Plenty of once-great quarterbacks reached a stage in their careers when they simply couldn’t do it anymore. Brett Favre had a terrible final season in Minnesota. Joe Namath had a lousy final season in Los Angeles. Johnny Unitas had an ugly final season in San Diego.
But those once-great quarterbacks had a long and sustained period of greatness before it reached that point. What made me sad as I watched Robert Griffin III flounder in Cleveland yesterday is that his greatness was so short-lived, that he’ll be remembered primarily for his subsequent failures.
With the way Griffin has played for the Browns this year (even worse than Cody Kessler and Josh McCown, the other quarterbacks who have helped Cleveland reach 0-13), and the way Griffin didn’t play at all last year, and struggled with injuries and ineffectiveness for two years before that, it’s hard to escape the conclusion that Griffin is done as an NFL starter. At age 26.
In the last few years, as Griffin has gone from star to dud, I’ve heard people suggest that Griffin was never any good in the first place and was overhyped as a rookie. Sorry, but that’s preposterous. Griffin was great as a rookie. The Griffin who led Washington to the playoffs as a rookie was as fine a rookie quarterback as the NFL has ever seen. He was the fastest runner ever to play the position, before wrecking his knee in the playoffs at the end of his rookie year, but he was an outstanding passer as well: He threw for 20 touchdown passes and only five interceptions and set an NFL rookie record with a 102.4 passer rating. As a rookie, Griffin was marvelous.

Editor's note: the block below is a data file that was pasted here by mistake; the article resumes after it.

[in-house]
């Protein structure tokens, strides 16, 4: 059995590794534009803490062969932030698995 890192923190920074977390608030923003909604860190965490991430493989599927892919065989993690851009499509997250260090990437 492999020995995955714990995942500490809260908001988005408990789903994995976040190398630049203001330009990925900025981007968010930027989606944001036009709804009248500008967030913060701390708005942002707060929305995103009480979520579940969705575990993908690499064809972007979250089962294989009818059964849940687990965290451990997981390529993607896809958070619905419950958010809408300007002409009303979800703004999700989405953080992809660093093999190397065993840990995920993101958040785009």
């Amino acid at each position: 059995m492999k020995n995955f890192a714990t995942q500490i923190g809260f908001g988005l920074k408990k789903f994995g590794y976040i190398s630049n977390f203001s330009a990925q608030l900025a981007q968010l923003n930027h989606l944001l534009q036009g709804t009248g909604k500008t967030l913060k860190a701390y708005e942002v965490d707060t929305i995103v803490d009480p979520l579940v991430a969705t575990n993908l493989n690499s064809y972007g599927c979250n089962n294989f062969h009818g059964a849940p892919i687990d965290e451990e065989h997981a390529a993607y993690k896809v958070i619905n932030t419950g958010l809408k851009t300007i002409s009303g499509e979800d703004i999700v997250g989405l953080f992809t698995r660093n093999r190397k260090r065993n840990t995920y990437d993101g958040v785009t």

But that knee injury he suffered in a playoff loss to the Seahawks seemed to sap him of his incredible ability to make things happen with his legs, and having lost that ability, he looks clueless as a passer as well. In two games this season, Griffin has completed just 44.4 percent of his passes. That’s a Tim Tebow level of incomptence. He simply doesn’t throw the ball well enough to be an NFL quarterback.